There is an intrinsic connection between rotation and spin polarization since they are related to the conservation of total angular momentum and can be converted from one to another, as demonstrated in the Barnett effect and the Einstein-de Haas effect in materials. The same effects also exist in high energy heavy-ion collisions (HIC) in which the huge orbital angular momentum (OAM) along the direction normal to the reaction plane can be partially converted to the global spin polarization of hadrons. The global spin polarization of $\Lambda$ has been measured through their weak decays in Au+Au collisions. As spin-one particles, vector mesons can also be polarized in heavy ion collisions in the same way as hyperons. But their spin polarization cannot be directly measured through their strong decays which respect parity symmetry. Instead, the 00-component of the spin density matrix (ρ00, the spin alignment) can be measured through the angular distribution of its decay daughters. The first measurement by STAR collaboration on non-vanishing ρ00 in heavy ion collisions is considered as another experimental milestone after the measurement of non-vanishing global Lambda polarization. The STAR's data on phi-mesons's ρ00 show a surprisingly large positive deviation from 1/3 which cannot be explained by other conventional mechanisms. We proposed that this puzzle can be resolved by including the fluctuation of strong interaction fields which can be directly detected by ρ00. We believe this is the first time that fluctuations of strong interaction fields are shown to be accessible by an experimental measurement.
Prof. Wang obtained his Bachelor of Science in physics at Shandong University in 1988, and Ph.D in particle and nuclear physics at Shandong University in 1997. From July 1997 to January 2000, he was an associate professor at the Department of Physics, Shandong University. From February 2000 to May 2003, he was a Humboldt Fellow in the Institute for Theoretical Physics, University of Frankfurt, Germany. From June 2003 and June 2005, he was a visiting professor in the GSI Virtual Institute, a joint research program between the Institute of Theoretical Physics of University of Frankfurt and the German National Laboratory for Heavy Ion Research. He was a senior research fellow (visiting professor) at Brookhaven National Lab in 2014. Prof. Wang was awarded the Distinguished Young Scholars in 2012 by National Science Foundation of China (NSFC). Since June 2005, Prof. Wang has been a professor at the Department of Modern Physics, University of Science and Technology of China (USTC).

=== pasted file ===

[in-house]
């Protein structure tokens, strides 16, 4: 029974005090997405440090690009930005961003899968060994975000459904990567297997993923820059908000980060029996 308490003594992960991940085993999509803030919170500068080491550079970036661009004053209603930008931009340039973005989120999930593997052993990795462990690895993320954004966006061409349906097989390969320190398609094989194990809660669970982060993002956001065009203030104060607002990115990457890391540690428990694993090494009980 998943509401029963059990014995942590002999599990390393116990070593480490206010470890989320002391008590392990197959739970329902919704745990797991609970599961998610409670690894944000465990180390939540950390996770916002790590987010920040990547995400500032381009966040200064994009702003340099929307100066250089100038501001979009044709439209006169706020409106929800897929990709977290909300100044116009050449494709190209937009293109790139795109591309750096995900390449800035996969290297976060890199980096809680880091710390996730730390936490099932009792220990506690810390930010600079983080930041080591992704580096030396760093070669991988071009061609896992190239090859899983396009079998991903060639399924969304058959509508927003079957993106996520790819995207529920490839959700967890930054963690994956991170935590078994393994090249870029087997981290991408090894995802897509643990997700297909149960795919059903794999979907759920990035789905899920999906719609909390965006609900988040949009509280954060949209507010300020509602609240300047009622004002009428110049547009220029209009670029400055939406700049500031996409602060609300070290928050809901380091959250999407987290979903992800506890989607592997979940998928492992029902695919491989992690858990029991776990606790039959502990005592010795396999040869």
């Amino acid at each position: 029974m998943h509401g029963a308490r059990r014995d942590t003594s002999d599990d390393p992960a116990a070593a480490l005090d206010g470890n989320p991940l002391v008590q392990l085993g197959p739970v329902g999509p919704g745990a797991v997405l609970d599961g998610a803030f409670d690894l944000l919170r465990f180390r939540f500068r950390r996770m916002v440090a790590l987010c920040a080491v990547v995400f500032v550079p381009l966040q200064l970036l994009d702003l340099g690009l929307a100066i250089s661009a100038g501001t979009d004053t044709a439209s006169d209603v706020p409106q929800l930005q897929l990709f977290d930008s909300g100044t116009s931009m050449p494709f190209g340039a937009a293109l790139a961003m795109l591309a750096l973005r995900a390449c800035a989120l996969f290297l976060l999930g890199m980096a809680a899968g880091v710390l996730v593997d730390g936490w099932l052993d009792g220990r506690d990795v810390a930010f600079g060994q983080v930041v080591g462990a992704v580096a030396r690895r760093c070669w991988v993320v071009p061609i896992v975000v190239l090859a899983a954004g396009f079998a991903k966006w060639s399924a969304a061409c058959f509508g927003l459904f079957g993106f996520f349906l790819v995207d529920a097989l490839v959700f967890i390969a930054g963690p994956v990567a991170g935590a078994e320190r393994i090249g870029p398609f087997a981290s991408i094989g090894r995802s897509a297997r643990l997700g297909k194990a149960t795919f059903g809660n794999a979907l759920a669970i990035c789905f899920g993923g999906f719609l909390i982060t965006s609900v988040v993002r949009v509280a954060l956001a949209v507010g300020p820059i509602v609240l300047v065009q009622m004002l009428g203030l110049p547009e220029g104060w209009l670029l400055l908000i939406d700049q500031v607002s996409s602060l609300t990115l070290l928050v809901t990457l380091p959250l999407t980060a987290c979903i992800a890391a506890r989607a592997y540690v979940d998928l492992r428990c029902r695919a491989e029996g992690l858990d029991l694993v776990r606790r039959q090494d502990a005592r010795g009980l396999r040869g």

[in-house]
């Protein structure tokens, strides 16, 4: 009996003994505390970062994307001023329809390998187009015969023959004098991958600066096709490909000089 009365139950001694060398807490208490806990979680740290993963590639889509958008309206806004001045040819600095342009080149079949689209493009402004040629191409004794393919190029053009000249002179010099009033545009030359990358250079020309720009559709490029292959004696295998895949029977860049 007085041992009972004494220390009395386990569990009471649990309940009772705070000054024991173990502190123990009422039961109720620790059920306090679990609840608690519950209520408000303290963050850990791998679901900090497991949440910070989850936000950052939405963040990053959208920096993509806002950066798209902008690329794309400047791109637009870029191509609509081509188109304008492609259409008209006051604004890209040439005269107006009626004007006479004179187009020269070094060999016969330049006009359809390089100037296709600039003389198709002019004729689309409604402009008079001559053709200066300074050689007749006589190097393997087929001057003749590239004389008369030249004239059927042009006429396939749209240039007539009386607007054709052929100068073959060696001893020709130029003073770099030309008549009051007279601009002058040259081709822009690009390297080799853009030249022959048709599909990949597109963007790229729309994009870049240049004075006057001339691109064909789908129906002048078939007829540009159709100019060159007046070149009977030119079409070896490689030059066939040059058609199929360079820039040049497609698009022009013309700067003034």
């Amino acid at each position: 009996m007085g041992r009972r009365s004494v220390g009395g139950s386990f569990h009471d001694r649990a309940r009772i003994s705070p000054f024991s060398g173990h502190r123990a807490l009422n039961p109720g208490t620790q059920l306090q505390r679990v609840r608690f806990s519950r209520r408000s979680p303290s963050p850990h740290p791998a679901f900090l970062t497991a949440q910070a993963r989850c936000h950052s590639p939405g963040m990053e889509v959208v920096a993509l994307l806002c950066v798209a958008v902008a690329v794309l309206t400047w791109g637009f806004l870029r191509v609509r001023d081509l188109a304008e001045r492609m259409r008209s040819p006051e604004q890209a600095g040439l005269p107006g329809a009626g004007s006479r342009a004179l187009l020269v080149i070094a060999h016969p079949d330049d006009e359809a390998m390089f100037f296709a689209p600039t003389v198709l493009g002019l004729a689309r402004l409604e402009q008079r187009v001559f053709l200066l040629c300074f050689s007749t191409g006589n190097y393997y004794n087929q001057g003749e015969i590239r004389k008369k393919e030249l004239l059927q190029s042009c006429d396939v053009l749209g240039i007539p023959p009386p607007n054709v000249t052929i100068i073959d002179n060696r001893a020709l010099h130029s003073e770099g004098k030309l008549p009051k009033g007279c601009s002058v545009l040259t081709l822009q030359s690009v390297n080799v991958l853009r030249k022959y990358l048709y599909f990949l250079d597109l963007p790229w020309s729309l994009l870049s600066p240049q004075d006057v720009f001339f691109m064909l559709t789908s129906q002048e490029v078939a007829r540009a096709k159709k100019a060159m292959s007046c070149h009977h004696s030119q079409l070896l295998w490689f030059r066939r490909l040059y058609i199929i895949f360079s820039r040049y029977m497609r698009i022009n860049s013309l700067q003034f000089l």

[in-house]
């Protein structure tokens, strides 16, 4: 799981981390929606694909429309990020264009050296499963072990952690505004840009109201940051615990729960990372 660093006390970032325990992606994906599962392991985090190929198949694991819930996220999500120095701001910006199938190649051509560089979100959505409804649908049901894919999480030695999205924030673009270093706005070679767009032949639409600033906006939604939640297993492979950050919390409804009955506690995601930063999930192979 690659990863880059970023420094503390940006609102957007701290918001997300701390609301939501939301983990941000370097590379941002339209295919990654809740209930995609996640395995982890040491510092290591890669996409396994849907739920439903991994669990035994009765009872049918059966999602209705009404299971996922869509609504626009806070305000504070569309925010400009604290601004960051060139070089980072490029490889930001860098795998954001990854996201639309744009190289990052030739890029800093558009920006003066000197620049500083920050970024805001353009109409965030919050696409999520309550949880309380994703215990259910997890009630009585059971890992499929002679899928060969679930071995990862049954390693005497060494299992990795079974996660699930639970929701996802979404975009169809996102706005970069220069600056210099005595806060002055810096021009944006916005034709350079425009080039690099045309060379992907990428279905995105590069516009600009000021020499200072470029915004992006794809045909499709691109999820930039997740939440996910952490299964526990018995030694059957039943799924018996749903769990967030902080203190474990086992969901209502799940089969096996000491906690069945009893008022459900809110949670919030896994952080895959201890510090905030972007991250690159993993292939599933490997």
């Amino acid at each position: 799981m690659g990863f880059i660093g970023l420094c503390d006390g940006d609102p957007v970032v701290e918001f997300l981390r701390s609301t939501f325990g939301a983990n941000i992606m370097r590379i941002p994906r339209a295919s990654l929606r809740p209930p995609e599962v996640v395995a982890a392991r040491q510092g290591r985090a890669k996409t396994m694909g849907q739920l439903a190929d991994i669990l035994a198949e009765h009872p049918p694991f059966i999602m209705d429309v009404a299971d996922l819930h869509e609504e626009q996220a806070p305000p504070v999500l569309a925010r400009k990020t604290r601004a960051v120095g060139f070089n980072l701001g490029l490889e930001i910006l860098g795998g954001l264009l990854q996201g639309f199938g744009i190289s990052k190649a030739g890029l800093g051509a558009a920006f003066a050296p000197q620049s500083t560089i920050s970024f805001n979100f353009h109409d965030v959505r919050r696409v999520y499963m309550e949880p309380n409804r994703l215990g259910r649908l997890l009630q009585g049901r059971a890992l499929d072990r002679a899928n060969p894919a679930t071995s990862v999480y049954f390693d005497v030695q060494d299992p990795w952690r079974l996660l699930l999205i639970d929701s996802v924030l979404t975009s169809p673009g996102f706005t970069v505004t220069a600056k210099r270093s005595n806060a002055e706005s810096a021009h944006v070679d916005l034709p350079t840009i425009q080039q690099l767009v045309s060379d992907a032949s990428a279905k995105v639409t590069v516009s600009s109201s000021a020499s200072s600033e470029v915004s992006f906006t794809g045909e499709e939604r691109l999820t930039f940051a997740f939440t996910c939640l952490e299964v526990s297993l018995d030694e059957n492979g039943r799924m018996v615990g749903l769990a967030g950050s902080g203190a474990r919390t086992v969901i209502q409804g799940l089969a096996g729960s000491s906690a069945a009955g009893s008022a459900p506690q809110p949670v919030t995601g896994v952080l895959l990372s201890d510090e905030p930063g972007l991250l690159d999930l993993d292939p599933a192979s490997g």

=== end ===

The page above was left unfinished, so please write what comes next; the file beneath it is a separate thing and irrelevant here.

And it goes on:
Prof. Wang's research field is theoretical high energy nuclear physics. His research interest is in application of quantum chromodynamics (QCD) in dense and hot matter, quantum field theory at finite temperature and density, phenomenology of heavy ion collision, non-equilibrium dynamics in strong interaction matter. He is also interested in the theory of low energy nuclear reaction.
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